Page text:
Inspired by Carson's post at Content Done Better about "Missing the 'Because'", I've decided to try handling low-paying freelance job offers a little differently.
In his post, Carson talks about how many writers don't try hard enough to sell themselves and earn a higher rate, instead acting like that higher rate ought to just land in their laps. He makes the point that if we want to be paid more, we need to justify to the client why we should get more than writers who are willing to write for 0.000000001 cent per word. We need to make the client want to pay our rates in order to get top-quality work.
This evening, I ran across an ad for a freelance gig claiming "modest" payment per article. I clicked over to the site, and discovered that their idea of modest was $1 per article. I immediately clicked back to the ad and started to prepare an email about how their idea of modest was my idea of f#ck you.
Suddenly, I remembered Carson's post. I deleted the message I'd written so far, and instead wrote a sales pitch explaining how with all the crap content flooding the Internet these days, they need quality content to make their site stand out. I told them that local writers (which was what they were looking for) couldn't afford to work for a buck per article, and therefore they would be getting foreigners trying to write like locals - substandard work, for a site that is targeting locals. I pointed out that I am a long-time resident of the area, not to mention an experienced content writer. I then finished the email off with a reasonable quote per article, and an invitation to check out my website for my portfolio and my resume.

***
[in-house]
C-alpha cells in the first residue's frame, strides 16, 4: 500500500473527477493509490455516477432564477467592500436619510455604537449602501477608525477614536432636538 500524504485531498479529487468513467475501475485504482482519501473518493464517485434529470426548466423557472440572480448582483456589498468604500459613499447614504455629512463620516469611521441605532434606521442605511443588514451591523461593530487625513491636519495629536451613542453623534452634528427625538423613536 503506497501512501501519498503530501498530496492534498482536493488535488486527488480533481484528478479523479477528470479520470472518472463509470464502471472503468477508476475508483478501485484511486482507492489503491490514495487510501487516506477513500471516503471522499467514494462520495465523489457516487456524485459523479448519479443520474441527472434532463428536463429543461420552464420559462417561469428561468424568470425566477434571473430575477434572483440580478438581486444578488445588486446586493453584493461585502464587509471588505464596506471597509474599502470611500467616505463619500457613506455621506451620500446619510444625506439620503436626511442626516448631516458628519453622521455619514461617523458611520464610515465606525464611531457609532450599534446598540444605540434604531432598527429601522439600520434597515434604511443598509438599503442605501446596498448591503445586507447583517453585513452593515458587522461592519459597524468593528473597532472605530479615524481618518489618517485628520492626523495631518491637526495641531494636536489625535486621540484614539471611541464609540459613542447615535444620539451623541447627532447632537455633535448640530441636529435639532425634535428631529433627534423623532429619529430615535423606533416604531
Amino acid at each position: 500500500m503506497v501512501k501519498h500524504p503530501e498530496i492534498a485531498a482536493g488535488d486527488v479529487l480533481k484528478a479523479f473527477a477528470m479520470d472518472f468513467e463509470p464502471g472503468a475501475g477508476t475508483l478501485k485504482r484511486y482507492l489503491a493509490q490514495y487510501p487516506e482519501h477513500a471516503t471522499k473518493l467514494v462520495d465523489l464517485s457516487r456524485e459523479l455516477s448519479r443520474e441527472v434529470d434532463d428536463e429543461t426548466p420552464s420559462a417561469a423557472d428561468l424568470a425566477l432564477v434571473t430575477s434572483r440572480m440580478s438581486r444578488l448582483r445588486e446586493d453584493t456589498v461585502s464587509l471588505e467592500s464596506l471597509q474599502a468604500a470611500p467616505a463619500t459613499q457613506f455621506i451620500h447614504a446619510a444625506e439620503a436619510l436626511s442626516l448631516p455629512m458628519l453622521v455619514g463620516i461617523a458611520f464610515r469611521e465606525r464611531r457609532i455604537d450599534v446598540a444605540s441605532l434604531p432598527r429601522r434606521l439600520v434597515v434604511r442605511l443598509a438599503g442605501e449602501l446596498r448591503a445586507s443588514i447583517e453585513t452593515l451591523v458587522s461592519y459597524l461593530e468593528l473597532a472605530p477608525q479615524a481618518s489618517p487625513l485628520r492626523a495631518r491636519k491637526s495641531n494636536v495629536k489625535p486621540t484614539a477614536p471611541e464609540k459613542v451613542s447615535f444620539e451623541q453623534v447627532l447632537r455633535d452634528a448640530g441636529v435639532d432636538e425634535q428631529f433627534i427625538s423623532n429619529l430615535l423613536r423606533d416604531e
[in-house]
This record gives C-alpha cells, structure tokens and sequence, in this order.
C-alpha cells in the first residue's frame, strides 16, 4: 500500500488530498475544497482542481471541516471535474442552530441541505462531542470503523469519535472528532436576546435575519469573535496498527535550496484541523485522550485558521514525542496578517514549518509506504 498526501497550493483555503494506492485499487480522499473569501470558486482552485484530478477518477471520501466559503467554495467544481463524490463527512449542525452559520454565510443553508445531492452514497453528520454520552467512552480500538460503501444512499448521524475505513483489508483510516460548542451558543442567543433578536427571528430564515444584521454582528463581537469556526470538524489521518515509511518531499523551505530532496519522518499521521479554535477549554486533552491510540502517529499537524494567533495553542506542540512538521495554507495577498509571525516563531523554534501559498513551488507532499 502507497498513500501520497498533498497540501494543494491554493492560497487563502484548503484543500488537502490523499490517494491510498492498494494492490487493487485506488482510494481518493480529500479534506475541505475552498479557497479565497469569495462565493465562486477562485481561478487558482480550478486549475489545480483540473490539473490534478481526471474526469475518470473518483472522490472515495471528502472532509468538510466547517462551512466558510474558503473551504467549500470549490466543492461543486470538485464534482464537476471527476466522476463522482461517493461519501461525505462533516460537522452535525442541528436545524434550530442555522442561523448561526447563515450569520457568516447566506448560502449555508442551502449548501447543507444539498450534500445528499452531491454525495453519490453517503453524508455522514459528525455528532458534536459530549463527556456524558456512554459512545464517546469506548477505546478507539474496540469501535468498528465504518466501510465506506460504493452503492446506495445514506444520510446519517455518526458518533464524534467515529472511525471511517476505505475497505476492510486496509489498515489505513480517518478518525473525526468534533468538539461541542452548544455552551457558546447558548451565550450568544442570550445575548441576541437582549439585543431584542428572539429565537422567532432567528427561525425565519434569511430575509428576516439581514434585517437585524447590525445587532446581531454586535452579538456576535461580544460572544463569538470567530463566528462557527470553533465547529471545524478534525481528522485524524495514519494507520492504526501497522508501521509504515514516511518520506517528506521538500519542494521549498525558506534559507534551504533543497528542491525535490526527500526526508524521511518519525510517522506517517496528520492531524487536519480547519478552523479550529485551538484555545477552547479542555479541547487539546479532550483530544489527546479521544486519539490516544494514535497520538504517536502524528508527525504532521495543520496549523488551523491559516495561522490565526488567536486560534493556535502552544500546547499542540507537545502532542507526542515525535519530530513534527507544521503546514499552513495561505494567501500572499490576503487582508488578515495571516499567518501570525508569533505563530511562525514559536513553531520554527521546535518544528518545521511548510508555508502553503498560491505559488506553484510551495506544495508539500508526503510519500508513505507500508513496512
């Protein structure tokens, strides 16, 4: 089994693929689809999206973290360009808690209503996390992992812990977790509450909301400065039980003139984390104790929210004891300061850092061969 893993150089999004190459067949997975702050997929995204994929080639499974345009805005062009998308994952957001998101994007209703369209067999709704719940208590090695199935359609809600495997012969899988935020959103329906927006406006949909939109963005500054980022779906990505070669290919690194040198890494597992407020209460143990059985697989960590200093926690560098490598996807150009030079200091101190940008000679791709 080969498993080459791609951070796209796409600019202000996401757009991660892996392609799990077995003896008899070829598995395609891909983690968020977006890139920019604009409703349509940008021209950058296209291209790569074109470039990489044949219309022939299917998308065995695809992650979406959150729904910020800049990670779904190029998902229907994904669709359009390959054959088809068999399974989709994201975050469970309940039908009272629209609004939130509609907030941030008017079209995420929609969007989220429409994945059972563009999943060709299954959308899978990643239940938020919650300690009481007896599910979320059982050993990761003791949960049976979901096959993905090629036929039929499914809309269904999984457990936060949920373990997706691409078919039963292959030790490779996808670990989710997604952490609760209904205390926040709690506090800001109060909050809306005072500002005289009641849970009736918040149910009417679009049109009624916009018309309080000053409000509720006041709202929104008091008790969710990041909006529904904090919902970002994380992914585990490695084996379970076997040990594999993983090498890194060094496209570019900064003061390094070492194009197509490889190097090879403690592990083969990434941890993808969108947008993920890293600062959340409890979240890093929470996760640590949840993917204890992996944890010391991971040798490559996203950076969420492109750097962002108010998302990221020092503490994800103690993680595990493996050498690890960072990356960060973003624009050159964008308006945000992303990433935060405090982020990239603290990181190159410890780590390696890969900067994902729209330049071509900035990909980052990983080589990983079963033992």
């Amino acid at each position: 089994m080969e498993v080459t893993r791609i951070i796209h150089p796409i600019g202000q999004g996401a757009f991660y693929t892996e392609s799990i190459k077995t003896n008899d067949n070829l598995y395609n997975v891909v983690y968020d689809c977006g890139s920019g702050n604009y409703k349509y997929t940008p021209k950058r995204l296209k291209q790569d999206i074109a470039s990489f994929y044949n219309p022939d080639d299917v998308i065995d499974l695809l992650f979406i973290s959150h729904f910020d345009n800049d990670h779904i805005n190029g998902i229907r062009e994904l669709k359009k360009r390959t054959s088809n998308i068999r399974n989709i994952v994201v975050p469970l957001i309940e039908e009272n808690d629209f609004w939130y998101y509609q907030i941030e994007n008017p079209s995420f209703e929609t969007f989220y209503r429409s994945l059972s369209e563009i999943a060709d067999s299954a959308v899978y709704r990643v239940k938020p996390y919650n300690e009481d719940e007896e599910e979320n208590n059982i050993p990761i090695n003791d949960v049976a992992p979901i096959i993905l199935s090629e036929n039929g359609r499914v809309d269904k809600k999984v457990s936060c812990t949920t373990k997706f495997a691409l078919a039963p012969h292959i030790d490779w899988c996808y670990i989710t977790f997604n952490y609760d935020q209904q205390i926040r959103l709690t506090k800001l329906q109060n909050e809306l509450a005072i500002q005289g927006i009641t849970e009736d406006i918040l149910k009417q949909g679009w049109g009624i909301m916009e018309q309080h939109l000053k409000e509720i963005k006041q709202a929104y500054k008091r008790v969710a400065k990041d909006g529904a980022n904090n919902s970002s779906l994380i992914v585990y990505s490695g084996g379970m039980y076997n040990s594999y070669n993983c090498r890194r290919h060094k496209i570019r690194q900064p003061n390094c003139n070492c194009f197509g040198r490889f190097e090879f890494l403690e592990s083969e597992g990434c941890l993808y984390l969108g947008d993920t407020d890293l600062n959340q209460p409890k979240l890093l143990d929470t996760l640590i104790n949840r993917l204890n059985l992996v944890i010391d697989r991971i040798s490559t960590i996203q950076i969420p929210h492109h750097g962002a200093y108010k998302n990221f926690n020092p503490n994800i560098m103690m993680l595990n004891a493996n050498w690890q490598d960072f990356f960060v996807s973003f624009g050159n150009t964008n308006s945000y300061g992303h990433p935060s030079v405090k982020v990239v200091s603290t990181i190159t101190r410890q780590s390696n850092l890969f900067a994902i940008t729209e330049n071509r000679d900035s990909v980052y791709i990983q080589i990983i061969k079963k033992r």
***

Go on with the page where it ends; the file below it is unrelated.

Where do I think this will get me? Probably nowhere, because I don't think this particular site actually cares about the quality of work. So why did I waste the time? Because it was good practice in selling myself, and because there's always a slim chance that my email will reach the right person and I'll get the job.
So if you're the type to send emails to low-paying clients telling them where they can stick their $1, instead try using that time to write an email telling them why they're misguided in their approach, and what you can offer them instead. If it doesn't work, you haven't wasted any more time than it would have taken to tell them off; and if it does work, you've got another job, not to mention the added confidence of making a successful sale!